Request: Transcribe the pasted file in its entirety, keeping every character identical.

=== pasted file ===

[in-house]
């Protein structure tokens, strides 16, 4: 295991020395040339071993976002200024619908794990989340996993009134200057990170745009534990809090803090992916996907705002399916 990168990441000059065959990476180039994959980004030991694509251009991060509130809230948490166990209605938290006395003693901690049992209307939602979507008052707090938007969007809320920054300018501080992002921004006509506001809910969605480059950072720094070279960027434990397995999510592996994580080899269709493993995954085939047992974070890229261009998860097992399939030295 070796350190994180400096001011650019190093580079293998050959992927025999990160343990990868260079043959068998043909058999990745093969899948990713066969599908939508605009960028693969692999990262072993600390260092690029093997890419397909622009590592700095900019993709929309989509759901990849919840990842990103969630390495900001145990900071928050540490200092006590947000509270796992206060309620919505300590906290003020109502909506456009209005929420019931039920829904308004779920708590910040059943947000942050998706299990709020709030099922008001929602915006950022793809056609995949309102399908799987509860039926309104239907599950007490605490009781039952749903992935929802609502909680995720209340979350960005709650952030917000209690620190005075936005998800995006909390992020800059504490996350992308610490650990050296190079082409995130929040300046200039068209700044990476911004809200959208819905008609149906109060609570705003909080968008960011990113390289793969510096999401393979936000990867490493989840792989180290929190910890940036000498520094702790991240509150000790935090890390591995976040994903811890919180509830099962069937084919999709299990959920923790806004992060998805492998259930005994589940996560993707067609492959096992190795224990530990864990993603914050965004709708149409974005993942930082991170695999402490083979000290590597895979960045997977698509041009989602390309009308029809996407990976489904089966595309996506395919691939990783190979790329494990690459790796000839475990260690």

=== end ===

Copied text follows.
[in-house]
């Protein structure tokens, strides 16, 4: 295991020395040339071993976002200024619908794990989340996993009134200057990170745009534990809090803090992916996907705002399916 990168990441000059065959990476180039994959980004030991694509251009991060509130809230948490166990209605938290006395003693901690049992209307939602979507008052707090938007969007809320920054300018501080992002921004006509506001809910969605480059950072720094070279960027434990397995999510592996994580080899269709493993995954085939047992974070890229261009998860097992399939030295 070796350190994180400096001011650019190093580079293998050959992927025999990160343990990868260079043959068998043909058999990745093969899948990713066969599908939508605009960028693969692999990262072993600390260092690029093997890419397909622009590592700095900019993709929309989509759901990849919840990842990103969630390495900001145990900071928050540490200092006590947000509270796992206060309620919505300590906290003020109502909506456009209005929420019931039920829904308004779920708590910040059943947000942050998706299990709020709030099922008001929602915006950022793809056609995949309102399908799987509860039926309104239907599950007490605490009781039952749903992935929802609502909680995720209340979350960005709650952030917000209690620190005075936005998800995006909390992020800059504490996350992308610490650990050296190079082409995130929040300046200039068209700044990476911004809200959208819905008609149906109060609570705003909080968008960011990113390289793969510096999401393979936000990867490493989840792989180290929190910890940036000498520094702790991240509150000790935090890390591995976040994903811890919180509830099962069937084919999709299990959920923790806004992060998805492998259930005994589940996560993707067609492959096992190795224990530990864990993603914050965004709708149409974005993942930082991170695999402490083979000290590597895979960045997977698509041009989602390309009308029809996407990976489904089966595309996506395919691939990783190979790329494990690459790796000839475990260690």